Geology professor Peter McMenteur gets interested in Lamport’s authentication scheme. After a brief study, he claims that the scheme works even if the hash function is substituted by a function that is only easy to compute and hard to invert (i.e., a hash function without the property of collision resistance

Can anyone point me in the right direction with this ?

  • $\begingroup$ that's called OWF (one-way-function) and this statement is true. Lamport WP, OWF WP $\endgroup$
    – SEJPM
    Aug 15 '16 at 18:27
  • $\begingroup$ Its the Collision resistance that has me stuck, because lamports scheme is a One Time Password does the Collision resistance matter ? $\endgroup$
    – eggberteh
    Aug 15 '16 at 18:36
  • $\begingroup$ IIRC collision resistance doesn't matter for lamport. But I'd have to check the security reduction / the authoritative source for the details. $\endgroup$
    – SEJPM
    Aug 15 '16 at 19:00
  • $\begingroup$ @SEJPM: Despite the tags, the question quoted by the OP seems to be about Lamport's one-time password scheme (which is basically S/KEY), not about Lamport signatures. That said, your answer is still true. $\endgroup$ Aug 15 '16 at 19:01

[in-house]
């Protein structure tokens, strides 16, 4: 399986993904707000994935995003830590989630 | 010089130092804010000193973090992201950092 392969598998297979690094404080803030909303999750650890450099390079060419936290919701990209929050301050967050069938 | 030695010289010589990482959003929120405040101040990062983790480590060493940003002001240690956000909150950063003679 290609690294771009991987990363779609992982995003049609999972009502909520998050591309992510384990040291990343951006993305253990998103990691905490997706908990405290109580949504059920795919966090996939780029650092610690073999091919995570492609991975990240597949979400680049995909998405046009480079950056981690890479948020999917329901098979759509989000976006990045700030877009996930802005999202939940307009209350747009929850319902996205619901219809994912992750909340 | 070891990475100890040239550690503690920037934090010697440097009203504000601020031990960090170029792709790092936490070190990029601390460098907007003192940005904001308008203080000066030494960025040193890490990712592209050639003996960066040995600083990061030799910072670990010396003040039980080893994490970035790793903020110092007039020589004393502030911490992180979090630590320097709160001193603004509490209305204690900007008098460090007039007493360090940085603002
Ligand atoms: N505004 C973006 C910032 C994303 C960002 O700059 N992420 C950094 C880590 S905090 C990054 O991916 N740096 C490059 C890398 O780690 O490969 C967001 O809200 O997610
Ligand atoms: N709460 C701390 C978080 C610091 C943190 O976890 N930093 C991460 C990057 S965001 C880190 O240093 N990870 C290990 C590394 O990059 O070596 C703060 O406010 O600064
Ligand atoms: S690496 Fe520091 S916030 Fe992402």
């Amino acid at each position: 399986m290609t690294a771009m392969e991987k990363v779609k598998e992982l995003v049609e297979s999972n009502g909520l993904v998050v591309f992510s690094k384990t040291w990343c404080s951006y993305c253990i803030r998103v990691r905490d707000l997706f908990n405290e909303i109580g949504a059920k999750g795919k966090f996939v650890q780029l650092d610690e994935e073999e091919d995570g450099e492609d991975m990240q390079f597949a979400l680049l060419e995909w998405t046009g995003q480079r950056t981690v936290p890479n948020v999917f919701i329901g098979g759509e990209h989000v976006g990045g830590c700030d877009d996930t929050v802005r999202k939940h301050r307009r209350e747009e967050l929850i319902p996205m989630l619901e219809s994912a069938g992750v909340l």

Lamport's one-time authentication scheme requires a one-way function. In terms of cryptographic hash functions, one-wayness is (practically, modulo some technical differences in the definitions) equivalent to first preimage resistance. In particular, a function does not need to be collision resistant in order to be one-way.

(A practical way to construct a non-collision-resistant one-way function is to take any given one-way function, such as a secure hash function, and make it ignore one of the bits of its input. This weakens the first preimage resistance of the function only slightly, but completely destroys both collision resistance and second preimage resistance.)

Indeed, the original description of the scheme (Lamport, 1981) does not mention hash functions at all, but rather suggests constructing a by encrypting a fixed plaintext with any secure encryption algorithm, using the input as the key and the resulting ciphertext as the output (citing Diffie & Hellman, 1976). Such a construction generally does not guarantee collision resistance and, in particular, will trivially lack it if the encryption scheme has equivalent keys.


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